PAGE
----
In August 2002 Louisiana’s deer hunters woke up to headlines they had hoped never to see: Wildlife officials had begun testing deer for chronic wasting disease — an always-fatal brain infection that could wipe out a state’s deer herd and close hunting seasons.
Two years after those alarms, wildlife managers and hunters are breathing a sigh of relief — but only a small one. While tests on thousands of wild and captive deer have turned up no trace of the disease, they know the threat will be a permanent part of their lives.
“We’re two years into a five-year intensive sampling program, and so far so good — no sign of CWD,” said Dave Moreland, administrator of the Wildlife Division at the state Department of Wildlife and Fisheries. “But even if we get no positives after five years, that won’t mean we’re out of danger.
“Once detected in a wild population, this disease has never been eradicated, and it seems to be spreading. About the most you can hope to do is contain it when it shows up.”
Similar to mad cow disease, CWD afflicts only deer and elk. It was first recorded on deer farms in Colorado in the early 1960s, according to the Chronic Wasting Disease Alliance, a coalition of conservation groups. By the early 1980s it had spread to wild and pen-raised elk or deer in nine states and two Canadian provinces.
The most damaging outbreak has been in Wisconsin, where in two years the state has killed more than 20,000 deer in five counties in an effort to stop the disease from spreading. Nonetheless, it was later found next door in Minnesota.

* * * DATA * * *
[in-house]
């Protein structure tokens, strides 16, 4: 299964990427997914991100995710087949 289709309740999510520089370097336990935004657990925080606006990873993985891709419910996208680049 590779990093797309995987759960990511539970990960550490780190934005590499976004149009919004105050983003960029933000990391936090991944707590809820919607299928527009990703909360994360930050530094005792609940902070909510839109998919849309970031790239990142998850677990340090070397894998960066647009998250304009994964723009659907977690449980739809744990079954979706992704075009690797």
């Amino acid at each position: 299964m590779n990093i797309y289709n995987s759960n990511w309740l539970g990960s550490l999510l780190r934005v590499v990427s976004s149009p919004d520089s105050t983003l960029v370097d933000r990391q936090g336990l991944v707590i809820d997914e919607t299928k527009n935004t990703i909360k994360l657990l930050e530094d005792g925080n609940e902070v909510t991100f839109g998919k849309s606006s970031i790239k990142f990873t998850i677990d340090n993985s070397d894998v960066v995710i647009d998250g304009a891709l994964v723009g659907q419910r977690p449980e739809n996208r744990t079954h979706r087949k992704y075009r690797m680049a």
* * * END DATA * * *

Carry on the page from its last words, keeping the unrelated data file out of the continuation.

The Midwest infections sent alarms rippling across the Southeast because southern hunters and game farms are prime customers for pen-raised deer from that region. Landowners and hunting clubs in the South long have attempted to improve the size of local deer by introducing the larger-growing animals from the Midwest into their herds.
State wildlife agencies, concerned about CWD, have attempted to control deer farming and import operations. But most states, including Louisiana, have decided to treat the operations as part of a fledging farming industry and given control to departments of agriculture.
Louisiana, like most Southern states, had placed a temporary ban on importation of deer in response to the CWD outbreaks. Under terms of the ban, the only deer that can be allowed into the state are those raised at farms and in states that had been certified by that state to be CWD-free. In states who have no history of CWD, that would take three years of testing; in states with a CWD incident, approval would require five years of testing with no positive results.
But in the summer of 2002 a shipment of deer came into Louisiana from Minnesota, a state with a record of CWD. It was later revealed the conditions of the state’s ban allowed the Commissioner of Agriculture to provide personal exemptions, which accounted for the Minnesota shipment.
When news that 22 deer from an infected state had entered Louisiana, DWF and sporting groups became alarmed. The resulting controversy resulted in an intense search for the deer. Since the only method of testing for the disease is to take a sample of brain tissue, the animal must be killed. Eventually all were found, and none tested positive for CWD.